This could include the amount of revisions, the number of concepts, logo changes, and logo placements. You should charge clients extra for additional logo design revisions, concepts, variations, and placements.
This is due to the fact that it would require more time and effort than simply designing a simple design, submitting it to the client, and being done with it. A greater number of changes and concepts need you to spend more time communicating with the client, allowing you to charge more for your logo designing services.
Choosing How to Charge Your Clients
We’ve looked at what aspects influence the cost of your logo design; now we need to figure out how to charge your clients.
There are two ways for designers to charge their clients.
l Fixed Price
As stated at the outset of this blog, most designers charge a set fee. This is due to the difficulty of determining how much value you deliver your clients with an hourly rate.
For example, if you are an experienced designer, you may take less time to create a high-quality logo than a newbie since you are more efficient.
However, you are now earning less money for being more productive and efficient, which is illogical. After learning more about them and their company, you should consider the company’s potential and constraints. For example, if a business owner approaches you about designing a logo, you might check at some of his current statistics. You may be surprised to learn that he earns roughly $20,000 each month by selling smartphone accessories.
The Most Effective Strategy – Value Based Pricing
Assume you are a $150/hr graphic designer who is recruited to rework the Nike logo. You estimate that designing a new logo for them will take you 120 hours.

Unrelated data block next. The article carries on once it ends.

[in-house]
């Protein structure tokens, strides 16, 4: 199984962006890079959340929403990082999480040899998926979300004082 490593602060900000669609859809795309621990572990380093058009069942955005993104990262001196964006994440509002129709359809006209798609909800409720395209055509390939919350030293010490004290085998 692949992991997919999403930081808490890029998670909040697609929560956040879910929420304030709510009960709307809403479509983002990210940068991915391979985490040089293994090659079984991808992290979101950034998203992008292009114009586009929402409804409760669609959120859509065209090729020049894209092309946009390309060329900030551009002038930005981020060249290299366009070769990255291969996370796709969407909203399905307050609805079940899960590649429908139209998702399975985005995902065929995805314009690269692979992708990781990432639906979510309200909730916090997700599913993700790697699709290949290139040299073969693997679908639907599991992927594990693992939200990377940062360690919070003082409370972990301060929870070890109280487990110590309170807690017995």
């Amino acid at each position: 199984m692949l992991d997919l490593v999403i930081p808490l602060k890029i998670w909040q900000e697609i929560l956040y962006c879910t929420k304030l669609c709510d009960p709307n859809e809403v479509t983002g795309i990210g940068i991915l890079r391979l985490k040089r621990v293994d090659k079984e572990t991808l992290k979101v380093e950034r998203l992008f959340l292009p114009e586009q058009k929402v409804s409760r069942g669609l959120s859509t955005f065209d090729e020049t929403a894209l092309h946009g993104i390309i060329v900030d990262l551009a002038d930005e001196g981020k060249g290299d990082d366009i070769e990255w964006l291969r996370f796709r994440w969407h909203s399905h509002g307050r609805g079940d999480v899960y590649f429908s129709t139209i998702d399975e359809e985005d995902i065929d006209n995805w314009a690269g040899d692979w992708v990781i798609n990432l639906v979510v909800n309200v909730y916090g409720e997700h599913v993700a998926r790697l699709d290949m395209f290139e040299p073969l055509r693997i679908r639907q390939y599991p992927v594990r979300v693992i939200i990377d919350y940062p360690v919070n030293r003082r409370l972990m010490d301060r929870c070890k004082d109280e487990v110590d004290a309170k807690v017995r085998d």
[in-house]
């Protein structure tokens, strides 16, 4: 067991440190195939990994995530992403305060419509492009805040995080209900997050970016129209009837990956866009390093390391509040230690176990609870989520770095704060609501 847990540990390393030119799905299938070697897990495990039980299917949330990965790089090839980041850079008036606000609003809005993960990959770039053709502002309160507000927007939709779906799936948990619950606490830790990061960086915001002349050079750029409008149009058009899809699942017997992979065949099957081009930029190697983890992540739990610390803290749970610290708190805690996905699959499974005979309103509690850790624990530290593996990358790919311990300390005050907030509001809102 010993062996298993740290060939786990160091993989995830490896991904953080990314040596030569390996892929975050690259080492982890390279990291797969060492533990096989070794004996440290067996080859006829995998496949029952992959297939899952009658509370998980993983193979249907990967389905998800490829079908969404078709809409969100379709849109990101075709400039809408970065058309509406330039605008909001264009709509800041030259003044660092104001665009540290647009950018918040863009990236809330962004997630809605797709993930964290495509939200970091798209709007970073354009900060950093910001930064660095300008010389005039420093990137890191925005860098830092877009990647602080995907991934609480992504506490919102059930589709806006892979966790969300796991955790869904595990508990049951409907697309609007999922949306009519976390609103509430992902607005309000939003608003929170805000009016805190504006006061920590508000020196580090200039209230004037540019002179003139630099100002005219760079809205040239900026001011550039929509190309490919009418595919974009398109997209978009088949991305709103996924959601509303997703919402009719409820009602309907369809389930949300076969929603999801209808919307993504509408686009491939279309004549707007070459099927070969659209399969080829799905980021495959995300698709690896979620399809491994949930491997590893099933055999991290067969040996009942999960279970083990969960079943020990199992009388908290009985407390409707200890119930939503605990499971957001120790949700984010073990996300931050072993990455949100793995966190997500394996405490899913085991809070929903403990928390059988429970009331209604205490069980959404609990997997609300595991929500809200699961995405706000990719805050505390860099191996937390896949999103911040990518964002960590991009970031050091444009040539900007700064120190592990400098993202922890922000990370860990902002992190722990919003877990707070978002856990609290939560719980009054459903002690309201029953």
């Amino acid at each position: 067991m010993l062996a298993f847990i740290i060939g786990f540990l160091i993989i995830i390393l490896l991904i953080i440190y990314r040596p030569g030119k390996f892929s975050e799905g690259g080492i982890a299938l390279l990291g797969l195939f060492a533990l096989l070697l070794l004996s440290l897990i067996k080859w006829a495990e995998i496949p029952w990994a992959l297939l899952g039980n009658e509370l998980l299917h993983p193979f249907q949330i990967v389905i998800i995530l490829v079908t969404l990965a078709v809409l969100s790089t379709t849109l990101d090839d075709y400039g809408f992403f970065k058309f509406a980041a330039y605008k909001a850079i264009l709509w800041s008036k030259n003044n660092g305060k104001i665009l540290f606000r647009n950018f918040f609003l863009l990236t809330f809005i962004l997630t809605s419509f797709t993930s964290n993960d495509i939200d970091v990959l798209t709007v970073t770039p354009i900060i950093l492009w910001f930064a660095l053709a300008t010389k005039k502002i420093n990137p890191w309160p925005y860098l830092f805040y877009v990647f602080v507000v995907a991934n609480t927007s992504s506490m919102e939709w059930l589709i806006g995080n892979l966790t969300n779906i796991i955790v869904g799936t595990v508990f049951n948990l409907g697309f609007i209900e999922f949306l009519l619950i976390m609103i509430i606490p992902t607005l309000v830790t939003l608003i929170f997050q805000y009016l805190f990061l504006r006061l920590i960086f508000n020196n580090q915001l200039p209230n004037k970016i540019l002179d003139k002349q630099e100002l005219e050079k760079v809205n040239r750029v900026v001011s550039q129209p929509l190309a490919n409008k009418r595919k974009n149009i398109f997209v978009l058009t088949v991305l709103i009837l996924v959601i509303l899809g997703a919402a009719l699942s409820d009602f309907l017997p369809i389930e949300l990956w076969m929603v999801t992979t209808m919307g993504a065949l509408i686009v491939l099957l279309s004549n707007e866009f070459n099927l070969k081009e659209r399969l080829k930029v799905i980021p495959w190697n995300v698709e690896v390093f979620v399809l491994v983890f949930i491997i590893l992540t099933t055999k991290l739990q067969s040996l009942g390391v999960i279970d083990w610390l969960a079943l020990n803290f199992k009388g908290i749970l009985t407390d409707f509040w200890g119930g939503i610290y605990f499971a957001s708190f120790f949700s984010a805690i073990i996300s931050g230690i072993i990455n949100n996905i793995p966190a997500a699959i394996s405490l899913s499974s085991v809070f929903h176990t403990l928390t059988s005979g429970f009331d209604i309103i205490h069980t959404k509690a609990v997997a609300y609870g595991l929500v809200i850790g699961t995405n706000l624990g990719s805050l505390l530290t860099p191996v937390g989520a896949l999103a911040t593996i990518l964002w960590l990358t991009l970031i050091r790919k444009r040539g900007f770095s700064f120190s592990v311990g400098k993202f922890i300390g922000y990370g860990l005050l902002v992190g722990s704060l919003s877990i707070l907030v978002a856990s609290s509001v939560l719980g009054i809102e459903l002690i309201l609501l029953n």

The total cost is $19,000. That may appear to be a fair salary, but is it reasonable for a firm worth more than $34 billion?
Nike’s logo can be found on billions of dollars’ worth of items. It is incredibly iconic all around the world. Just getting the new logo out there will cost millions of dollars. In this case, paying $100,000 for a logo that will cost millions to deploy makes sense. Nobody cares how long it takes to develop something. They only have one chance at success (high risk), and it will be costly to implement (high-value).
When you don’t include time in your price, you erase your income ceiling. You can charge $19,000 for a logo that you created in 5 hours. Why? Because your pricing is determined by the value of the work to the client’s business rather than the time it took you to complete it. At its most basic, value pricing is just a means of framing or “grounding” a fixed-fee price against the client’s financial upside.
The Bottom Line
The logo of a firm is an important part of its brand identification. When it comes to pricing your logo design service, don’t undervalue yourself and keep in mind the importance of your client’s branding success. It is better to charge each client separately based on the value you bring them, a practise known as value-based pricing. This will ensure that you charge the correct price to the correct client.